Presentation on theme: "SAINT PATRICK The person who was to become St. Patrick, the patron saint of Ireland, was born in Wales about AD 385. He almost didn't get the job of."— Presentation transcript:
SAINT PATRICK The person who was to become St. Patrick, the patron saint of Ireland, was born in Wales about AD 385. He almost didn't get the job of bishop of Ireland because he lacked the required scholarship. He died on March 17 in AD 461. That day has been commemorated as St. Patrick's Day ever since.
17 th March S. Patrick’s Day Join us in the happy Atmosphere Of Saint Patrick
The Rock Close The Rock Close is laid out on a pre-historic Druids site with the remains of huge boulders, rocks, a dolmen (a megalithic tomb with a large flat stone laid on uprights), a sacrificial altar and a witches kitchen. You will also find Japanese bamboo trees, magnolias, Siberian dogwood and weeping willows and a stream which can be crossed via a small pedestrian bridge.
The Blarney Stone Kissing the Blarney stone The world famous Blarney Stone is situated high up in the battlements of the castle. Follow one of the several long, stone spiral staircases up to the top and enjoy the spectacular views of the lush green Irish countryside, Blarney House and The Village of Blarney. The stone is believed to be half of the Stone of Scone which originally belonged to Scotland. Scottish Kings were crowned over the stone, because it was believed to have special powers. The stone was given to Cormac McCarthy by Robert the Bruce in 1314 in return for his support in the Battle of Bannockburn. You too can acquire the gift of eloquence by kissing the stone!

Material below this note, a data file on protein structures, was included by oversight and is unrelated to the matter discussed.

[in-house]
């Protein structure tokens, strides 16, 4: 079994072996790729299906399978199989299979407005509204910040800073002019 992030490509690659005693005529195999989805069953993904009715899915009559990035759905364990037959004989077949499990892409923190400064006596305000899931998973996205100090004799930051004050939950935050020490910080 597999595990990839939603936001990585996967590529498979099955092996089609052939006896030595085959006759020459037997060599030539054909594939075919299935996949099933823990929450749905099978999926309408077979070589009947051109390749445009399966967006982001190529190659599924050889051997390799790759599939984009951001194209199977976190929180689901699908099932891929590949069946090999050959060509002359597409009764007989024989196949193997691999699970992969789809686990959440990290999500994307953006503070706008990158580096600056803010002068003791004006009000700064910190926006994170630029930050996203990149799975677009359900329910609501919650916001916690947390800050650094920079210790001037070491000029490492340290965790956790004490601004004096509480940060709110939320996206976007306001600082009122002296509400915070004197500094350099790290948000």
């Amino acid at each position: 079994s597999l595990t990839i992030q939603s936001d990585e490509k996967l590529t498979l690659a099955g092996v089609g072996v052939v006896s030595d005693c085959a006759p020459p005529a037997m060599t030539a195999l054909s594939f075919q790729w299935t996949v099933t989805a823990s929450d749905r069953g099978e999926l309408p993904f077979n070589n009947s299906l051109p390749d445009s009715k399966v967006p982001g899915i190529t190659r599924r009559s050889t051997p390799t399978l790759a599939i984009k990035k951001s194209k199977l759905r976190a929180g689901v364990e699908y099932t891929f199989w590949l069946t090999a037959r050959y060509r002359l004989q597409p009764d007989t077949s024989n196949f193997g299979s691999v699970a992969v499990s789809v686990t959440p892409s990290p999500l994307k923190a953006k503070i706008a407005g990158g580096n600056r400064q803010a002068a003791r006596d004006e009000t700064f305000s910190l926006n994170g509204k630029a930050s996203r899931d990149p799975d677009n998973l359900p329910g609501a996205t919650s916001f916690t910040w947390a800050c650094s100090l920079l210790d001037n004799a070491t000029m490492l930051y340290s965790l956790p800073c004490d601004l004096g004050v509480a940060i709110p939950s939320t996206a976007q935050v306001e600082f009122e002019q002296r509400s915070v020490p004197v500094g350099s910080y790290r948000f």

Customs and Traditions One traditional icon of the day is the shamrock. And this stems from a more bona fide Irish tale that tells how Patrick used the three-leafed shamrock to explain the Trinity. He used it in his sermons to represent how the Father, the Son, and the Holy Spirit could all exist as separate elements of the same entity. His followers adopted the custom of wearing a shamrock on his feast day.
Blarney Castle Blarney Castle was originally a timber hunting lodge built in the 10th century, which was replaced by a stone castle in 1210. The present day construction was completed by Dermot McCarthy, King of Munster in 1446. The Castle remained the ancestral stronghold of the McCarthy family until the arrival of Oliver Cromwell with cannon guns in 1646. Fifteen years later with the arrival of King Charles II on the English throne saw the return of the McCarthys to the Castle. Following the Battle of the Boyne in 1690, all Irish chiefs were stripped of their powers and the McCarthys were again forced to leave Blarney Castle. The Castle was sold to Sir James Jefferyes, Governor of Cork in 1703. The Castle is now owned and managed by the Trustees of the Blarney Castle Estate.